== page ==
World Journal of Pediatrics

, Volume 13, Issue 3, pp 217–221 | Cite as

Impact of relocation and environmental cleaning on reducing the incidence of healthcare-associated infection in NICU

  • Qiu-Fang Li
  • Hong Xu
  • Xiao-Ping Ni
  • Rong Lin
  • Hui Jin
  • Ling-Ya Wei
  • Dan Liu
  • Lin-Hai Shen
  • Jie Zha
  • Xin-Fen Xu
  • Bo Wu
Brief Report



Hospital environment remains a risk for healthcare-associated infections (HAIs). This was a prospective study to evaluate the comprehensive impact of relocating a neonatal intensive care unit (NICU) to a new facility and improved environmental cleaning practice on the presence of methicillin-resistant Staphylococcus aureus (MRSA) on inanimate surfaces and the incident rate of HAIs.


New environmental cleaning measures were adopted after the NICU was moved to a new and better-designed location. The effect of moving and the new environmental cleaning practice was investigated by comparing the positive number of MRSA on ward surfaces and the incidence density of HAIs between the baseline and intervention periods.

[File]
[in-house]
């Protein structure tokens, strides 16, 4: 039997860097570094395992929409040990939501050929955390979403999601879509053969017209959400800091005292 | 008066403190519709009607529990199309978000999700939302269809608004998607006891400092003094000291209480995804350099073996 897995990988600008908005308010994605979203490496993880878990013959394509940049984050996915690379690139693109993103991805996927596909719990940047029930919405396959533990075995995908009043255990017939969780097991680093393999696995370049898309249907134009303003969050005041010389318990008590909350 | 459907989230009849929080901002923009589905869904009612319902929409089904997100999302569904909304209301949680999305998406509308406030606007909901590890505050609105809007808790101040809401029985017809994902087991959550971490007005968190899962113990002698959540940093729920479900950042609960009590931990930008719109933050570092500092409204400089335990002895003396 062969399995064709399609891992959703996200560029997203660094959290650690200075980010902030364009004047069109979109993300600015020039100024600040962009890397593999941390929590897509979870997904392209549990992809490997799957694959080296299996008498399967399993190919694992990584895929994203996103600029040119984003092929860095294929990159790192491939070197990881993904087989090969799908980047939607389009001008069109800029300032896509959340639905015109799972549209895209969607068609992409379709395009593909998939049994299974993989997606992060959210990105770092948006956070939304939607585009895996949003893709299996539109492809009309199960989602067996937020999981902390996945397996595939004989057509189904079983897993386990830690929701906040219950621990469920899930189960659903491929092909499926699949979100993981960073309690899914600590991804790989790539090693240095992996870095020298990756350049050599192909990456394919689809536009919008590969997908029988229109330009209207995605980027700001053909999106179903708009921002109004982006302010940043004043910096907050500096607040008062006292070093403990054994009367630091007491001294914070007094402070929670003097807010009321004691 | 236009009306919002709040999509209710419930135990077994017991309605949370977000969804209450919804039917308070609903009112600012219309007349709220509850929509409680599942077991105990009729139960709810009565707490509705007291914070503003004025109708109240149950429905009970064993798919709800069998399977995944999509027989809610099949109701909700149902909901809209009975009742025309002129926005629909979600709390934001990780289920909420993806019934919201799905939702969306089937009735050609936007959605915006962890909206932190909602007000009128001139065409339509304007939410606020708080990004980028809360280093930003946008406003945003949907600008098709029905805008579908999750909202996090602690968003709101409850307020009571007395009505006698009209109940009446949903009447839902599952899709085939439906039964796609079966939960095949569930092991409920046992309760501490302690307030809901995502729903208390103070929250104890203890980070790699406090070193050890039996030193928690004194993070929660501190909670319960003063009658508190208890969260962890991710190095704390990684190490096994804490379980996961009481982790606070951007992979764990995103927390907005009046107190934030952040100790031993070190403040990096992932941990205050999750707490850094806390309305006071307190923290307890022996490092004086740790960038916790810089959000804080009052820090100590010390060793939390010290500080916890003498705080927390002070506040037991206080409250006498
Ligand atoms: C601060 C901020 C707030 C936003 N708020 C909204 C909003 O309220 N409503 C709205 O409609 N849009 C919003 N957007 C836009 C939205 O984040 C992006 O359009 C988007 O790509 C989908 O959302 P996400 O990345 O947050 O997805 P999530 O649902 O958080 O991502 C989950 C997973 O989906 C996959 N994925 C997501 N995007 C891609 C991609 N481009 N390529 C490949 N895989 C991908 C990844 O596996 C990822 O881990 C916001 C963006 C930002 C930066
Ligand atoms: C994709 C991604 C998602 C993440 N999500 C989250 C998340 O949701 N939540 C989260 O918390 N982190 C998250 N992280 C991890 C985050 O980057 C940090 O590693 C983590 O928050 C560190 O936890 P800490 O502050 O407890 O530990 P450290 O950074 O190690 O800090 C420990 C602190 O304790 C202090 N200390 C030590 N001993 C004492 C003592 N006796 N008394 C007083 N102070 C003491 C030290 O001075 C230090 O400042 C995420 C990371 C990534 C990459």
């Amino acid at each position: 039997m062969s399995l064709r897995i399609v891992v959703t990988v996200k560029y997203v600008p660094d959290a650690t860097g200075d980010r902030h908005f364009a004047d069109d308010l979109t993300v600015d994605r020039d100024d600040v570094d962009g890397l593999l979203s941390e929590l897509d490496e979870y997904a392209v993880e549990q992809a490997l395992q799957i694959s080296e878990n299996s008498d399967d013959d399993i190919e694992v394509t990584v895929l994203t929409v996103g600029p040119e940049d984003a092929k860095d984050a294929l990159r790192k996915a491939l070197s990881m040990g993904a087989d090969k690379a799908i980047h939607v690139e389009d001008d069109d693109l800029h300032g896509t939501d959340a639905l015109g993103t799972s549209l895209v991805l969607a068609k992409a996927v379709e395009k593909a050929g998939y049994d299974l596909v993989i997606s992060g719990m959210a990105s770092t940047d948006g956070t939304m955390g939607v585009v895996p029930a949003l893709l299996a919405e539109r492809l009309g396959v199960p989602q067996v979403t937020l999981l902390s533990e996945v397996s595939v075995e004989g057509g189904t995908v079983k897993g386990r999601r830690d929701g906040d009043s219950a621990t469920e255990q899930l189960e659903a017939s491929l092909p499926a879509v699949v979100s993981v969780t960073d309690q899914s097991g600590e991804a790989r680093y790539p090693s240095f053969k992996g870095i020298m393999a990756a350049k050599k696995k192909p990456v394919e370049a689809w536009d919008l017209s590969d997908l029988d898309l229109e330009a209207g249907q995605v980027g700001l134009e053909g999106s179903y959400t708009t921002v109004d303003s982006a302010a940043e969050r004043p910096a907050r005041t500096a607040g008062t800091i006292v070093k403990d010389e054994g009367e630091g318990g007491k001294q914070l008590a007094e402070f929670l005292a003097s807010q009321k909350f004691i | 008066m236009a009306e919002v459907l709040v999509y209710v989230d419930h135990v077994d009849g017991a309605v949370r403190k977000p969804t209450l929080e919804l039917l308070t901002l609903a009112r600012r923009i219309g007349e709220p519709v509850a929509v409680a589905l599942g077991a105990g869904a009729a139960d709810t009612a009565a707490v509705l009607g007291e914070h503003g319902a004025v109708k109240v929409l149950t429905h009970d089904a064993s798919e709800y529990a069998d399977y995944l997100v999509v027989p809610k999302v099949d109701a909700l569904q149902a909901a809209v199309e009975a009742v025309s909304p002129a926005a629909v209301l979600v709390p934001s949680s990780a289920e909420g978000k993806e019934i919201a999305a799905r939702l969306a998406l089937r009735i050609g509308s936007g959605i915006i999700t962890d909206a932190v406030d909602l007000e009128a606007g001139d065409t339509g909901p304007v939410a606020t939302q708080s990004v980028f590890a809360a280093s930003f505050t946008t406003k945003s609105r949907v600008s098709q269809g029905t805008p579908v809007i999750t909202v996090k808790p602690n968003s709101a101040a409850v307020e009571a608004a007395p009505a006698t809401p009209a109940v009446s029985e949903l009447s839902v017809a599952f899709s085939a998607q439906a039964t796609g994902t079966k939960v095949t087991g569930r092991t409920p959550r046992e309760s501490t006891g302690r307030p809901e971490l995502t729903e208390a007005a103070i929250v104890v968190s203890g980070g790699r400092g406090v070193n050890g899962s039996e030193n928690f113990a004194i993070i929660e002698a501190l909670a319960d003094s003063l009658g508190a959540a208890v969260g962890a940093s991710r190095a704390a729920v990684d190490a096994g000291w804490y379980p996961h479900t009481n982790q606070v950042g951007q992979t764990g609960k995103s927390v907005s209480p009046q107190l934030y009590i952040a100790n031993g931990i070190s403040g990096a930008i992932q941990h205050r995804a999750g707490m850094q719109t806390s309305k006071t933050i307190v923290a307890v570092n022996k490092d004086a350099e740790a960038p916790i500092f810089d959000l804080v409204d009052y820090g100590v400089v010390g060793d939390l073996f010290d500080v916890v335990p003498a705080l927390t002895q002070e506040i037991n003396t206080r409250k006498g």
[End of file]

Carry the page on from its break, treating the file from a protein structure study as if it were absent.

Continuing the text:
Only 2.5% of environmental surfaces were positive for MRSA in the intervention period compared to 44.0% in the baseline period (P<0.001). Likewise, the total incident rate of HAIs declined from 16.8 per 1000 cot-days to 10.0 per 1000 cot-days (P<0.001).


The comprehensive measures of relocating the NICU to a new facility design with improved environmental cleaning practice are effective and significantly reduce the incidence of HAIs.


environmental cleaning intervention healthcare-associated infections methicillin-resistant Staphylococcus aureus 


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Copyright information

© Children's Hospital, Zhejiang University School of Medicine and Springer-Verlag Berlin Heidelberg 2017

Authors and Affiliations

  • Qiu-Fang Li
    • 1
  • Hong Xu
    • 3
  • Xiao-Ping Ni
    • 3
  • Rong Lin
    • 2
  • Hui Jin
    • 3
  • Ling-Ya Wei
    • 3
  • Dan Liu
    • 1
  • Lin-Hai Shen
    • 3
  • Jie Zha
    • 3
  • Xin-Fen Xu
    • 2
  • Bo Wu
    • 2
  1. 1.Department of NICU, Women’s HospitalZhejiang University School of MedicineHangzhouChina
  2. 2.Department of Infection Control, Women’s HospitalZhejiang University School of MedicineHangzhouChina
  3. 3.Department of Disinfection Surveillance and Vector ControlHangzhou Center for Disease Control and PreventionHangzhouChina

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